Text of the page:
The Liverpool View: Hillsborough and the Psychiatric Injury Bill

Dr John Fanning is a Lecturer in the University of Liverpool’s Law School, a qualified barrister and a member of the Honourable Society of Gray’s Inn. Craig Purhouse is a Lecturer in the University of Liverpool’s Law School.

“Although mental illnesses can be every bit as devastating as physical injuries, for a long time the courts have erected barriers circumscribing who can claim compensation for negligently-inflicted psychiatric harm.

A Private Member’s Bill introduced by the Middlesbrough MP Andy McDonald aims to relax these rules. The Negligence and Damages Bill 2015 will have its second reading in the House of Commons on Friday 4th December and could radically transform English negligence law.

Hillsborough legacy

The current rules were established in the litigation which followed the Hillsborough disaster in 1989. In Alcock v Chief Constable of South Yorkshire Police, 16 relatives of Hillsborough victims sued South Yorkshire Police for negligence when they developed psychiatric illnesses after witnessing the disaster. The House of Lords dismissed all 16 claims and distinguished between primary victims (those who suffer psychiatric injury after being placed in physical danger by a careless defendant) and secondary victims (those who suffer psychiatric injury as a result of witnessing another person being killed, injured or endangered by a careless defendant).

Following Alcock, secondary victims are only awarded damages when three conditions are met. First, they must share ‘close ties of love and affection’ with the immediate victim of the defendant’s negligence. The judges in Alcock said that there is a rebuttable presumption that spousal and parent-child relationships will automatically satisfy this condition; those in other relationships must prove that they have the requisite closeness. The claims brought against South Yorkshire Police by siblings or grandparents of Hillsborough victims therefore failed. Furthermore, the claimant must have been in close proximity to the accident or its immediate aftermath and their psychiatric injury must have resulted from witnessing a sudden shocking event with his or her ‘unaided senses’.

The impact of the Alcock case remains controversial due to the arbitrary nature of these rules, which were justified on public policy grounds. The 2015 Bill is the latest attempt to implement reform of this area of the law since the Law Commission first examined the issue over 15 years ago.

Negligence and Damages Bill 2015

Among other things, the Bill seeks to expand significantly the number of relationships which are presumed to involve a ‘close tie of love and affection’. Its provisions presume conclusively that relationships between siblings; grandparents and grandchildren; aunts, uncles, nieces, nephews and cousins; stepparents and stepchildren; friends; and colleagues all satisfy the ‘close tie of love and affection’. The Bill would also abolish Alcock’s ‘close proximity’ and ‘sudden shock’ requirements. These reforms would, first, bring many more people within the ambit of the law and, second, remove many of the obstacles which prevent claimants with psychiatric injuries recovering damages.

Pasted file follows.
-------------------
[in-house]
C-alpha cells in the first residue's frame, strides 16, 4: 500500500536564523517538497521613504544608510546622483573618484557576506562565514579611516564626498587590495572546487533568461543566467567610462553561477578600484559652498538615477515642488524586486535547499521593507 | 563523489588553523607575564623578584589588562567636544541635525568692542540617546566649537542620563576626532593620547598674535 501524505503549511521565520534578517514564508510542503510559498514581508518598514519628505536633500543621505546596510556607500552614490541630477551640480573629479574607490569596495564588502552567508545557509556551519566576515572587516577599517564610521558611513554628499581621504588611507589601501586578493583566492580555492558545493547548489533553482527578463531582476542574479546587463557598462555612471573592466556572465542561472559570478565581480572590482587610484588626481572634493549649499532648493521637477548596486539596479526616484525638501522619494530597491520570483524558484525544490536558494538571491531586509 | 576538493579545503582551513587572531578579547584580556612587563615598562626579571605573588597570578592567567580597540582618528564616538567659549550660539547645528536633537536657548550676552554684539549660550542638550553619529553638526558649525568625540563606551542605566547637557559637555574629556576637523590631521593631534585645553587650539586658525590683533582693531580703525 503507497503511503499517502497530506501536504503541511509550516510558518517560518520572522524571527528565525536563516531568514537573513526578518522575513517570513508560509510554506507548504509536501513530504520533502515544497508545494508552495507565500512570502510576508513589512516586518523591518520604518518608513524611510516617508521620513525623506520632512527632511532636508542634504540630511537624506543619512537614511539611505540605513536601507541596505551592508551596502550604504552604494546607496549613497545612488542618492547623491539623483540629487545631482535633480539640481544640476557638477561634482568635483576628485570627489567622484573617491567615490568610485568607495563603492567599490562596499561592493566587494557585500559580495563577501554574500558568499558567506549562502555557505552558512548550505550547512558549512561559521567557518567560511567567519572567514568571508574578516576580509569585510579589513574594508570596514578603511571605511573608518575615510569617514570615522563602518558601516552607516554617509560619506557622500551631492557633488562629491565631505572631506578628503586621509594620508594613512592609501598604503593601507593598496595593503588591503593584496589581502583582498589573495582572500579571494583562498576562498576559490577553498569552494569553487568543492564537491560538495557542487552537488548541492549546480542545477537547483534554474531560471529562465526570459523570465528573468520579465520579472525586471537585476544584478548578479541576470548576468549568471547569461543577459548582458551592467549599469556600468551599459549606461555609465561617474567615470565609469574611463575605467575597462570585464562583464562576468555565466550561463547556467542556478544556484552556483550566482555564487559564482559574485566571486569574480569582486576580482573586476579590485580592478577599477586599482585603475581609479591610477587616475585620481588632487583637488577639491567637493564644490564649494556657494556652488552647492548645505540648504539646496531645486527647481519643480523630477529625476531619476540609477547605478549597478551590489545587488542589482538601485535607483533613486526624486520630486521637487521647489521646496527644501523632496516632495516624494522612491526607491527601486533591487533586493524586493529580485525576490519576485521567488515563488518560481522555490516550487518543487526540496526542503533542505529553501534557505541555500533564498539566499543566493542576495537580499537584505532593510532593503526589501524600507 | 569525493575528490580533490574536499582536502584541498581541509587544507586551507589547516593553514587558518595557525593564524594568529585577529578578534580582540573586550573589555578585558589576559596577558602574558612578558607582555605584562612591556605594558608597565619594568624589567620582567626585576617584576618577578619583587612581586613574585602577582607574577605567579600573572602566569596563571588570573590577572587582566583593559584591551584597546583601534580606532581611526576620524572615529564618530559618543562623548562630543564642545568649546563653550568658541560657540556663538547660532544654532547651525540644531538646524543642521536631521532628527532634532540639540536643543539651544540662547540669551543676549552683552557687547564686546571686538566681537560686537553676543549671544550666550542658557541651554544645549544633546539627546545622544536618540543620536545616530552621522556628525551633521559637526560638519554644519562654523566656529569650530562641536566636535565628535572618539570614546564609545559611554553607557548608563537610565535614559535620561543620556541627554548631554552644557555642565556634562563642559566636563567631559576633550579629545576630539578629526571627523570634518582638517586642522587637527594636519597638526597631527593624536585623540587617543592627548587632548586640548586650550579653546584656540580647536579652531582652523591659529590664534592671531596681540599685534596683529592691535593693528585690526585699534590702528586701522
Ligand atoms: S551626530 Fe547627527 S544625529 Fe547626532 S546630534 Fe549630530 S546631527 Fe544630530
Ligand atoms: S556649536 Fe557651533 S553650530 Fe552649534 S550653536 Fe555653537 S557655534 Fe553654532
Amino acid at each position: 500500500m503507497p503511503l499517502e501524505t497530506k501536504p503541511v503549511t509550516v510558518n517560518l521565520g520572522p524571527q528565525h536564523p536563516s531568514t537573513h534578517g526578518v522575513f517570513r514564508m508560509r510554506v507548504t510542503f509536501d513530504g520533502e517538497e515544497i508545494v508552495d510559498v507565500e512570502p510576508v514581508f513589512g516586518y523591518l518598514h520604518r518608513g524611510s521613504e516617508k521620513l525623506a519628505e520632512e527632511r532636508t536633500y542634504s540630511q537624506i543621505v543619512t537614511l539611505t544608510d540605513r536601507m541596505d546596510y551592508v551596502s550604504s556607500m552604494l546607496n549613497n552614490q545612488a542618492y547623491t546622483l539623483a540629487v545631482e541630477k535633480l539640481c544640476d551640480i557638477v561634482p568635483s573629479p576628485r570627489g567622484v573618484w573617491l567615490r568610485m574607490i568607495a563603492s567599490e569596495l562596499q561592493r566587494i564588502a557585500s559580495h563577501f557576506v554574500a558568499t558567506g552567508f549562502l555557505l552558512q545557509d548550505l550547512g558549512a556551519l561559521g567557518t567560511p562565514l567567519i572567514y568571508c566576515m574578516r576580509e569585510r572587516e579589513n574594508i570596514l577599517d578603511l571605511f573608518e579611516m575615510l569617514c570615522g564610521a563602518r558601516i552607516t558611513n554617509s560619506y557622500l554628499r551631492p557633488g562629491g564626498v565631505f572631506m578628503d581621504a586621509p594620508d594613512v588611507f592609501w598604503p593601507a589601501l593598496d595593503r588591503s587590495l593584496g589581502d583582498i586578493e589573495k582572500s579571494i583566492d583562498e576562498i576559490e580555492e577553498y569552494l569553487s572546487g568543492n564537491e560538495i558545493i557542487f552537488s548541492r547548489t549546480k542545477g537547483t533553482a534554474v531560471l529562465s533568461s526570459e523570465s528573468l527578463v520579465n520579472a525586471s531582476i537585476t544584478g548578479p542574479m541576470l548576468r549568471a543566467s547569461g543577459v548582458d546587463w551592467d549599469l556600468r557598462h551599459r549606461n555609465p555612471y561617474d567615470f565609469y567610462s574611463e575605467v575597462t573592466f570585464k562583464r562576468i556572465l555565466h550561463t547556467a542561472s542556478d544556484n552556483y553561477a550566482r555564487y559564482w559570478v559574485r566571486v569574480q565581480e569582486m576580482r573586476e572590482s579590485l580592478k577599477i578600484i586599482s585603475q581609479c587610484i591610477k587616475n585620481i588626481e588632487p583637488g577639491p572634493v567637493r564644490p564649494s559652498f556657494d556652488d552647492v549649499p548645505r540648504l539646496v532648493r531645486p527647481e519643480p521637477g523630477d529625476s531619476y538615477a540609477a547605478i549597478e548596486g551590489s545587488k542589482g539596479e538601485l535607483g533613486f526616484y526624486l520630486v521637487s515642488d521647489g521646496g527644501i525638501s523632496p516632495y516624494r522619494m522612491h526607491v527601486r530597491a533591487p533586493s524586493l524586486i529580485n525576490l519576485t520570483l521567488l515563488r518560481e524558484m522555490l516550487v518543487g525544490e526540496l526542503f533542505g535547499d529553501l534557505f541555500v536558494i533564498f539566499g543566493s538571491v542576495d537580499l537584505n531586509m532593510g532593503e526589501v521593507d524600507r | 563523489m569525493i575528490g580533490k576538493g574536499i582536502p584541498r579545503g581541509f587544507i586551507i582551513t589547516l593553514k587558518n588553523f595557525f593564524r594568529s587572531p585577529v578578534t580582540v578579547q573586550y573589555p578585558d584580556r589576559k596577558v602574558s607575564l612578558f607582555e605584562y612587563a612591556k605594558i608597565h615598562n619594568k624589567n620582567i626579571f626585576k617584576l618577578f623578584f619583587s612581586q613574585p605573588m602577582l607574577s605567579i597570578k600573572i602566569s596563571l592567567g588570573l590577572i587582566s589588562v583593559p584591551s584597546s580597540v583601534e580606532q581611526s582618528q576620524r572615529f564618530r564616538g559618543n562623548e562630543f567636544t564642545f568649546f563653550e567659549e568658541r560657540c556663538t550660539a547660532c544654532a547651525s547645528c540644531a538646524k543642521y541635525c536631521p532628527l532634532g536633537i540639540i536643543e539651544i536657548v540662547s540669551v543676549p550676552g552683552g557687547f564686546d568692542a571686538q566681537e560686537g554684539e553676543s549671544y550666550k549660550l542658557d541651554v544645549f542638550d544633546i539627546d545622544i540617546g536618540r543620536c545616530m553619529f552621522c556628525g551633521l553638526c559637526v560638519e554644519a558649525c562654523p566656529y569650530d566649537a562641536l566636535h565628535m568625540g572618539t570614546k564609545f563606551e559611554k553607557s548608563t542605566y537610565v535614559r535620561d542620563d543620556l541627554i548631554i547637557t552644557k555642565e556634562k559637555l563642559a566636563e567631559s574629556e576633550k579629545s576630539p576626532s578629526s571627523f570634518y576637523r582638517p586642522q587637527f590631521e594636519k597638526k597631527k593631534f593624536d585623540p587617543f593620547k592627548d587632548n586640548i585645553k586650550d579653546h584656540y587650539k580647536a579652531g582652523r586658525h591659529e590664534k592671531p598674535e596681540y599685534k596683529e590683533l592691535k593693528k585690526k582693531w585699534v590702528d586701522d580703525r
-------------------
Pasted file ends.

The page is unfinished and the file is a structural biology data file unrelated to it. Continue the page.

If the Negligence and Damages Bill’s provisions had been in force at the time of the Hillsborough disaster in 1989, it is likely that many, if not all, of the claimants in the Alcock case would have won damages from South Yorkshire Police. Set against the backdrop of the Hillsborough Inquests and the ongoing justice campaign, the 2015 Bill seems both timely and important.

Yet it is doubtful that this Bill will actually improve the law. The conclusive presumption that collegiate relationships are characterised by close ties of love and affection is likely to raise eyebrows. Relationships between colleagues typically develop in professional contexts which are not necessarily known for fostering the same sort of ‘love and affection’ which one might expect between family members. Moreover, it is possible for two people to be ‘colleagues’ in the sense that they work for the same multinational company or public institution and yet never have met. The conclusive presumption about friendships may also prove contentious. While there is no doubt that some friendships are underpinned by genuine affection between people who share common interests, the definition of ‘friendship’ can be rather elastic. Facebook, for example, encourages its users to create what can at times amount to artificial ‘friendships’ with people to whom they have only the most tenuous connections. Some may feel that requiring friends or colleagues to prove the strength and depth of their relationship is actually a sensible and sound judicial policy.

Imagine that Poppleton University carelessly caused an explosion in its Chemistry Department. Tom, a chemistry lecturer, was seriously injured. Dick, a passer-by, witnessed the blast and attempted to save Tom’s life by performing first aid, but Tom died in Dick’s arms. Harry, a lecturer in the English Department who had never met Tom, learnt about the incident the next day via email. If both Dick and Harry suffered psychiatric injury as a result of Poppleton’s carelessness, the law, if this Bill is enacted, would look more favourably upon Harry’s claim due to his collegiate relationship with Tom. This is despite the fact that Dick, who witnessed the explosion and attempted to save Tom’s life, arguably has a stronger moral case for damages than Harry. This can hardly be described as a coherent result.

Reform of the law in this area is long overdue. Yet it seems that the 2015 Bill risks making the rules even more illogical and unfair than they already are. It is hard to avoid the conclusion that major aspects of this Bill will need to be rethought before it reaches the statute books.”


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